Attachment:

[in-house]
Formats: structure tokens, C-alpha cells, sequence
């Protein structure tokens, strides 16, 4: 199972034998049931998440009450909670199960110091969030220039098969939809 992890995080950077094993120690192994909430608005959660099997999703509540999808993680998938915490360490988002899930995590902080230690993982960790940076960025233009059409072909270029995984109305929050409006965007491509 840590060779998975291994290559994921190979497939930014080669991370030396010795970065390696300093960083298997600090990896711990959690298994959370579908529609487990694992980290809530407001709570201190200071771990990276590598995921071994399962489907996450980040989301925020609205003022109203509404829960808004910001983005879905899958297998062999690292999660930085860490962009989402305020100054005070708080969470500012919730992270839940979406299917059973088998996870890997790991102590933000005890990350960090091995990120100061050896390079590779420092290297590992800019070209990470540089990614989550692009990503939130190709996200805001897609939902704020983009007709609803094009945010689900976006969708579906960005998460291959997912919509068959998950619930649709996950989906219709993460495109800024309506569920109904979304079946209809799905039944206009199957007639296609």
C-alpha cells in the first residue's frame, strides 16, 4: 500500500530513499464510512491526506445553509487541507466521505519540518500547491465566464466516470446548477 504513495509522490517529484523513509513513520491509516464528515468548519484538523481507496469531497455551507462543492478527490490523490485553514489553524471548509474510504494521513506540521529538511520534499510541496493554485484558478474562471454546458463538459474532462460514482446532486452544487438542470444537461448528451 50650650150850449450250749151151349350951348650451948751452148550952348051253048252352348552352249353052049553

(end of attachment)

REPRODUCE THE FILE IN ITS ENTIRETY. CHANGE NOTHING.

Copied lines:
[in-house]
Formats: structure tokens, C-alpha cells, sequence
């Protein structure tokens, strides 16, 4: 199972034998049931998440009450909670199960110091969030220039098969939809 992890995080950077094993120690192994909430608005959660099997999703509540999808993680998938915490360490988002899930995590902080230690993982960790940076960025233009059409072909270029995984109305929050409006965007491509 840590060779998975291994290559994921190979497939930014080669991370030396010795970065390696300093960083298997600090990896711990959690298994959370579908529609487990694992980290809530407001709570201190200071771990990276590598995921071994399962489907996450980040989301925020609205003022109203509404829960808004910001983005879905899958297998062999690292999660930085860490962009989402305020100054005070708080969470500012919730992270839940979406299917059973088998996870890997790991102590933000005890990350960090091995990120100061050896390079590779420092290297590992800019070209990470540089990614989550692009990503939130190709996200805001897609939902704020983009007709609803094009945010689900976006969708579906960005998460291959997912919509068959998950619930649709996950989906219709993460495109800024309506569920109904979304079946209809799905039944206009199957007639296609």
C-alpha cells in the first residue's frame, strides 16, 4: 500500500530513499464510512491526506445553509487541507466521505519540518500547491465566464466516470446548477 504513495509522490517529484523513509513513520491509516464528515468548519484538523481507496469531497455551507462543492478527490490523490485553514489553524471548509474510504494521513506540521529538511520534499510541496493554485484558478474562471454546458463538459474532462460514482446532486452544487438542470444537461448528451 50650650150850449450250749151151349350951348650451948751452148550952348051253048252352348552352249353052049553